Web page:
Transneft vs Amur Leopard

Press release - 8 November, 2005
At the independent press center WWF Russia, Greenpeace and International Fund for Animal Welfare (IFAW) presented a report “East Siberia – Pacific Ocean Oil Pipeline: Economic and Environmental Impact and Risks of an Oil Terminal in Southern Primorsky Krai”, which once again proved that the final destination of the pipeline should be changed.

Amur Leopard

The report addresses the project of Transneft, Russia's state-owned oil pipeline monopoly that plans to build the world's longest pipeline (4.188 kilometers) to transport oil from western and central Siberian oilfields to the Sea of Japan. The pipeline will be the Russia's largest federal project to date with total investments estimated at between 11 and 17 billion USD.

At his meeting with Igor Chestin, Director of WWF Russia, on November 4, 2005, Russian President Vladimir Putin emphasized the importance of the East Siberia - Pacific Ocean oil pipeline for the country. However he declared that he is not opposed to the selection of a different terminal location. This decision should be made by experts, said President. Experts, including specialists from the Russian Academy of Sciences, expressed their opinion – the oil pipeline must run as far as possible from the coast of Baikal and the terminal must be located in one of the bays to the north.

According to Director of Conservation Policy of WWF Russia, Dr. Evgeny Shvarts, the Perevoznaya Bay is the worst possible choice for the terminal from the perspective of environmental protection, biodiversity conservation and sustainable use of marine biological resources. The comparative analysis also indicates there are alternative locations for the oil terminal besides Perevoznaya.

The risk of a major oil spill is much higher in the Amur Bay compared to alternative terminal sites. In addition, an oil spill in the Amur Bay will be very difficult to control and such oil spills are likely to spread over a large area and to pollute long stretches of the coastline.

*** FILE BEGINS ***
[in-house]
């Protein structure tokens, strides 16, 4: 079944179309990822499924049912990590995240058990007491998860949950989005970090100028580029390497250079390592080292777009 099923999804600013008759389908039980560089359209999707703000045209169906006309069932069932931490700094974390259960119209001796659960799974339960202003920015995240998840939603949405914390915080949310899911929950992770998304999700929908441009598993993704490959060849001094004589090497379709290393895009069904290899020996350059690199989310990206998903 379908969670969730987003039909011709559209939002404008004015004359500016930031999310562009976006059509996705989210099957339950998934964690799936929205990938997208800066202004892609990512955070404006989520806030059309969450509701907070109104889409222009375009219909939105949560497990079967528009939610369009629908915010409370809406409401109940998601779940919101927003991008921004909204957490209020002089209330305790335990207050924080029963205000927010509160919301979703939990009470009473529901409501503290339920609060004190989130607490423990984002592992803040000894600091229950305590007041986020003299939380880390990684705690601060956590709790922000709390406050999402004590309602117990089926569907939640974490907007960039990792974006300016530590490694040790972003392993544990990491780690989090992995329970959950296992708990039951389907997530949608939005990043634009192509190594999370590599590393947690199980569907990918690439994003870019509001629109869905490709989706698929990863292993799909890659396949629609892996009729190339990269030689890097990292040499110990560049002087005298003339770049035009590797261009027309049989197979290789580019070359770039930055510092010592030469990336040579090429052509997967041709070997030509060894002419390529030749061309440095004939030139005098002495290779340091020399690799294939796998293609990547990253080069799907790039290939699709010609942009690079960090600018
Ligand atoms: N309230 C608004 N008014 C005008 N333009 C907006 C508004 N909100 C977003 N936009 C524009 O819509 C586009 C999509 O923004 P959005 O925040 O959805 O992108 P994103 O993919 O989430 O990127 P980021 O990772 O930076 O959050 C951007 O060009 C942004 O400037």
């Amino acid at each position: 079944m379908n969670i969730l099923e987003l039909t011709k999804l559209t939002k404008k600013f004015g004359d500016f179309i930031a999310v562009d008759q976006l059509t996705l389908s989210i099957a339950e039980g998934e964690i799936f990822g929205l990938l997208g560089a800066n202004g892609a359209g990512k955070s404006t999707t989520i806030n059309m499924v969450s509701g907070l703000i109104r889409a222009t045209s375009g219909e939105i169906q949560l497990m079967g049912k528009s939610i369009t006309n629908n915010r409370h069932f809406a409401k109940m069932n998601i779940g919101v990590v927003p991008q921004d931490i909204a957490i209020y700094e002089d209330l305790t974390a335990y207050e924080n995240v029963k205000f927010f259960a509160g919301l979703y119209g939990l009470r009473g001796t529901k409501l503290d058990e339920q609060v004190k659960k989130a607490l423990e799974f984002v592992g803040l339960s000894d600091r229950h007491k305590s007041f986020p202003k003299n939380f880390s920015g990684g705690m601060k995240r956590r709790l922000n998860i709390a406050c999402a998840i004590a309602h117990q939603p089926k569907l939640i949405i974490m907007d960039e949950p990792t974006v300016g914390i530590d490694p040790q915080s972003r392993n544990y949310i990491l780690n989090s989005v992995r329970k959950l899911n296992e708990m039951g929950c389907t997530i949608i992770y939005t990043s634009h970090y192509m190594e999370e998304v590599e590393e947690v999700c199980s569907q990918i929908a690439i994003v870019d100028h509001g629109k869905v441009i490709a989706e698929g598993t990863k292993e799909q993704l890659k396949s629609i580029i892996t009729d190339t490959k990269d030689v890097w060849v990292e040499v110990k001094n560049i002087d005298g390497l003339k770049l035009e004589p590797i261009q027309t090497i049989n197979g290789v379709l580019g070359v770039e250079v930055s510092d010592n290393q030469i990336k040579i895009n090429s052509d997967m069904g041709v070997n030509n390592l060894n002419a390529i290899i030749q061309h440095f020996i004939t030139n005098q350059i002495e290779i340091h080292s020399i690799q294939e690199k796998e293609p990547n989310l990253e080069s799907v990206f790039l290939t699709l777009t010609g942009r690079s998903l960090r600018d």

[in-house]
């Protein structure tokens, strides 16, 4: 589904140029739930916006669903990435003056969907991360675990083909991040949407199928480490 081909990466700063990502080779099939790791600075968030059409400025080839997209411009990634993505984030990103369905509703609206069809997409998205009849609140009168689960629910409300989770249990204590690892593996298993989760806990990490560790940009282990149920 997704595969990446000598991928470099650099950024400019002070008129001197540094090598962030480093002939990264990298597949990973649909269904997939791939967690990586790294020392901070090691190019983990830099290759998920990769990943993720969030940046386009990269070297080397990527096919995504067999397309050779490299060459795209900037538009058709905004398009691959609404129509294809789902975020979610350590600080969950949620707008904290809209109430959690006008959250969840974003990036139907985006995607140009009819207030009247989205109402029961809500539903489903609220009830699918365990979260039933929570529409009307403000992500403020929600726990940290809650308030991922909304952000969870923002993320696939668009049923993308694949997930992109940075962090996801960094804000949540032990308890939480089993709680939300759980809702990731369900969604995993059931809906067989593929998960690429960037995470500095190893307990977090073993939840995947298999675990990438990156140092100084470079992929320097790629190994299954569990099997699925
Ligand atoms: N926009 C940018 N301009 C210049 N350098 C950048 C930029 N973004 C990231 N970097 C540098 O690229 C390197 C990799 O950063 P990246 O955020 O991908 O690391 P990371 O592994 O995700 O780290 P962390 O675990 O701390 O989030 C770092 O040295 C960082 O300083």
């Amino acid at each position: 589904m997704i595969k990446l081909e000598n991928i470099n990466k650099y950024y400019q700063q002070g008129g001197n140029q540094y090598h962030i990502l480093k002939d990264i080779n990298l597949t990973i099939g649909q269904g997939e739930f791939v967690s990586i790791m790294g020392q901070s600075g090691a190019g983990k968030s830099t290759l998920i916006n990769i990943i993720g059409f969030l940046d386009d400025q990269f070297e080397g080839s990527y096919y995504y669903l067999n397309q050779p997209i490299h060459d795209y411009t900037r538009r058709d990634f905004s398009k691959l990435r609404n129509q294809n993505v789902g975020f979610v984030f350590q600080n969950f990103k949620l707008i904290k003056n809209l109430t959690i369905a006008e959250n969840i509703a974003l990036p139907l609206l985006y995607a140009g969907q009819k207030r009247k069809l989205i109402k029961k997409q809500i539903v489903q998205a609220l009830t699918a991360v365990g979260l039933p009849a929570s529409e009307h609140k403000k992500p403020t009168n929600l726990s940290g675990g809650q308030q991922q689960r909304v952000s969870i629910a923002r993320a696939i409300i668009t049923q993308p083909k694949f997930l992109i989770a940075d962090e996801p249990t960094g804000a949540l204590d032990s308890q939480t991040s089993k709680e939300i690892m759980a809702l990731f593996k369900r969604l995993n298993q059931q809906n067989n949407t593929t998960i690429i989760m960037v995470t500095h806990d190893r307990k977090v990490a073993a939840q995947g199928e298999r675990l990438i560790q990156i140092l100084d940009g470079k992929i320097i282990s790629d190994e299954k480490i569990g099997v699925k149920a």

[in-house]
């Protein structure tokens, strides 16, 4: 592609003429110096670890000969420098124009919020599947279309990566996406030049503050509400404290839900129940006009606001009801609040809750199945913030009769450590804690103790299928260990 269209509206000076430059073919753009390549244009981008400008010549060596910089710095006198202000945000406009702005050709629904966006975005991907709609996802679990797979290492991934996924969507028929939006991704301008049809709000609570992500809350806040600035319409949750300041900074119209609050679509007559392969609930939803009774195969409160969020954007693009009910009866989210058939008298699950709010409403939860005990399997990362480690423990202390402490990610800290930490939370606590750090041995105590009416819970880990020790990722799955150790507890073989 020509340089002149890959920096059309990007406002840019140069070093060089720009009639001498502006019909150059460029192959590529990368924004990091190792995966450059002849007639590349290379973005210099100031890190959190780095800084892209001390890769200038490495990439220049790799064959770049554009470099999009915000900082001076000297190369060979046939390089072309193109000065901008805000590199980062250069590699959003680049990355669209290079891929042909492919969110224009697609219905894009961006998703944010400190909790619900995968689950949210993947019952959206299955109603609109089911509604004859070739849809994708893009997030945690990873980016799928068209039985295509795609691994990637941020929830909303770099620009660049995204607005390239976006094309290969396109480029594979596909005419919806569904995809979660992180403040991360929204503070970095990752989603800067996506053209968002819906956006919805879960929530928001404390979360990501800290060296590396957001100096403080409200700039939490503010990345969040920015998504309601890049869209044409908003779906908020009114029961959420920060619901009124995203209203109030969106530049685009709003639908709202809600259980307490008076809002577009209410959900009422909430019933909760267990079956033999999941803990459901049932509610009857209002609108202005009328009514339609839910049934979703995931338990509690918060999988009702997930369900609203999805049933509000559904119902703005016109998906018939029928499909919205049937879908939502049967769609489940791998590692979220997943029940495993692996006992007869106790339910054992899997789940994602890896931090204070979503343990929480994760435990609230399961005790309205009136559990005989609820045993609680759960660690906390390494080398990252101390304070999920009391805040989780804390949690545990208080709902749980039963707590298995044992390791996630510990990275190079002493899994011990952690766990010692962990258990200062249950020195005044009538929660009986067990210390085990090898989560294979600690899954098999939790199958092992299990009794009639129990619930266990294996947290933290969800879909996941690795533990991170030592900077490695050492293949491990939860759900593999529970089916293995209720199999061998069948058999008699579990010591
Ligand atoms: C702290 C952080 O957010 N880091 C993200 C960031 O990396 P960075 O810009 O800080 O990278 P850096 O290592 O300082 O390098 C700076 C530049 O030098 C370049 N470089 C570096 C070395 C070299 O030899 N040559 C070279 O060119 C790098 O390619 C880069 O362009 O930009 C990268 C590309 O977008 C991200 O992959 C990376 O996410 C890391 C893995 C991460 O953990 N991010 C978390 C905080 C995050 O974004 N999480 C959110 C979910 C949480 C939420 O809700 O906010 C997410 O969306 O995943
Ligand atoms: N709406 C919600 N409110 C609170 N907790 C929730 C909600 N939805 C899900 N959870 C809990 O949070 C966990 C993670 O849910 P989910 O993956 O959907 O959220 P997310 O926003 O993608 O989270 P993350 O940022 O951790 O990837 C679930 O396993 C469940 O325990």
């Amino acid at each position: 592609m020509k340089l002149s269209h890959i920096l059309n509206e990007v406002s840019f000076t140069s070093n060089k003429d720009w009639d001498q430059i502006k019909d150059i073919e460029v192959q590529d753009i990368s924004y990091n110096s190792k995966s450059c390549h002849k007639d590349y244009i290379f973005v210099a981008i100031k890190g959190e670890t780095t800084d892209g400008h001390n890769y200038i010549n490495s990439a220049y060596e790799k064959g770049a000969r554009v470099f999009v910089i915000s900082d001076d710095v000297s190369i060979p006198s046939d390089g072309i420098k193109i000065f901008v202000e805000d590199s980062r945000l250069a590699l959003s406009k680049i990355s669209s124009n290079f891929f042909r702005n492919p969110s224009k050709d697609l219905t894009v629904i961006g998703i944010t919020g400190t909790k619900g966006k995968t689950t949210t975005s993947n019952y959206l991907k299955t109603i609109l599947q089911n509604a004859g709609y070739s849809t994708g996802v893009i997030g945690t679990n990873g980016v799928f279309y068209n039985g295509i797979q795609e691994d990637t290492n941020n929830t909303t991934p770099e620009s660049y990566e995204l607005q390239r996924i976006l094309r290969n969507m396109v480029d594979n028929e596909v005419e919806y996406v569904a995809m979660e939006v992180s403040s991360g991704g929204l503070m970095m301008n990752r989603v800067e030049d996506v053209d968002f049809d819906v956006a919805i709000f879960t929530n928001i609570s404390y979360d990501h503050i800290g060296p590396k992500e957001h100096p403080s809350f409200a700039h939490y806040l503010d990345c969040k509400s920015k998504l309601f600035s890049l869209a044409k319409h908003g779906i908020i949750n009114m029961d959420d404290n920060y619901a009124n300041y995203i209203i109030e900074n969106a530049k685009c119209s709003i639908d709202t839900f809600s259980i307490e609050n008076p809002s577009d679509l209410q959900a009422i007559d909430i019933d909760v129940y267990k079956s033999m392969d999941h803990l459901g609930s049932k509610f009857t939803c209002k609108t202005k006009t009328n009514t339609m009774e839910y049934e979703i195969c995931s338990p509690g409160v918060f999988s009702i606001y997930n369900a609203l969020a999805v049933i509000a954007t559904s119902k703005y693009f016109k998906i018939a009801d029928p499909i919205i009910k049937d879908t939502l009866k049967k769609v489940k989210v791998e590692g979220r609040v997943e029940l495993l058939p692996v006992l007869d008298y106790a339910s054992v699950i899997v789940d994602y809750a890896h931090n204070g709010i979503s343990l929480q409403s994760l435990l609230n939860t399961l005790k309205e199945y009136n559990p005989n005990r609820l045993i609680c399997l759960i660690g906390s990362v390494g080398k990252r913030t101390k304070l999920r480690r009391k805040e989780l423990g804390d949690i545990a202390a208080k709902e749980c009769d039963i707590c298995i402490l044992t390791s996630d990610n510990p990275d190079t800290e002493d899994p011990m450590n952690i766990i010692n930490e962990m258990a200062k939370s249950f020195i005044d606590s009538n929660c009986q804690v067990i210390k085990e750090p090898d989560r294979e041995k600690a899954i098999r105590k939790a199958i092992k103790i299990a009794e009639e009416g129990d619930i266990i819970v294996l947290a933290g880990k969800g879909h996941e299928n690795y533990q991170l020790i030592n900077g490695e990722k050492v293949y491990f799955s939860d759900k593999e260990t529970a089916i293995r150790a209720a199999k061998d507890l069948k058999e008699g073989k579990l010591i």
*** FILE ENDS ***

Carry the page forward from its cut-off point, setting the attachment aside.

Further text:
Fifteen percent of Russia’s endangered species can be found only in this part of Russia. One of the endangered animals found only in Southwest Primorsky Krai is the Amur leopard, probably the world's rarest big cat with a population of about 30 individuals. The pipeline would run through a wildlife refuge Barsovy and the proposed terminal site is located very close to Kedrovaya Pad, a UNESCO Biosphere Reserve and important leopard habitat. The most popular tourist resorts and sandy beaches in the Russian Far East - visited by tens of thousands of tourists annually - and Russia's only marine reserve are also located nearby. Vladivostok, the region's largest city, is opposite the terminal site on the Amur Bay.

"Unfortunately Trasneft is unlikely to listen to the common sense. Enjoying the patronage of top authorities, the company ignores any demands and arguments. As a result we can face a situation that will be a disgrace for Russia. The recent UNESCO mission proved inadmissibility of the oil pipeline near Baikal. If the planned terminal location is not changed, they will officially recommend the World Heritage Committee to inscribe Lake Baikal in the World Heritage in Danger list. In future, if the Russian government fails to take measures to protect the lake, Baikal can be excluded from the List. There haven't been such precedents before. The situation can be improved by the wide public protest. Every patriot must speak in defense of Baikal and Primorie, said Mikhail Kreindlin, Greenpeace Russia forest expert.